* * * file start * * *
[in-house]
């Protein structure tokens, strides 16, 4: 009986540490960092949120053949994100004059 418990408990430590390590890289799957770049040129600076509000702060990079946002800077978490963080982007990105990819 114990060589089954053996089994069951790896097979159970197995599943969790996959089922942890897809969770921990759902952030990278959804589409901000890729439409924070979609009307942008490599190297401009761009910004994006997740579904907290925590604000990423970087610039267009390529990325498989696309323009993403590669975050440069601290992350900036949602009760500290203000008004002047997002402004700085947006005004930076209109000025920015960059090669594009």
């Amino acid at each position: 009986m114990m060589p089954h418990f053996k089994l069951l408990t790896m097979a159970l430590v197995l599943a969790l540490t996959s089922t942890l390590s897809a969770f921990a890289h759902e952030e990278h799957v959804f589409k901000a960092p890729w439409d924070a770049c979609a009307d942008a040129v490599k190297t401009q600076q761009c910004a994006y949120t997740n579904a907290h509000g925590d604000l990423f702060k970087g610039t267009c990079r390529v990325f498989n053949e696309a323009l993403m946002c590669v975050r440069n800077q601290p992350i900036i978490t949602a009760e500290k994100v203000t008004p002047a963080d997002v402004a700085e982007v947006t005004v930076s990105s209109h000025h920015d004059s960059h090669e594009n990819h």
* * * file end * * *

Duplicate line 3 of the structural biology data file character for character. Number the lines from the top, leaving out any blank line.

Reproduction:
């Amino acid at each position: 009986m114990m060589p089954h418990f053996k089994l069951l408990t790896m097979a159970l430590v197995l599943a969790l540490t996959s089922t942890l390590s897809a969770f921990a890289h759902e952030e990278h799957v959804f589409k901000a960092p890729w439409d924070a770049c979609a009307d942008a040129v490599k190297t401009q600076q761009c910004a994006y949120t997740n579904a907290h509000g925590d604000l990423f702060k970087g610039t267009c990079r390529v990325f498989n053949e696309a323009l993403m946002c590669v975050r440069n800077q601290p992350i900036i978490t949602a009760e500290k994100v203000t008004p002047a963080d997002v402004a700085e982007v947006t005004v930076s990105s209109h000025h920015d004059s960059h090669e594009n990819h």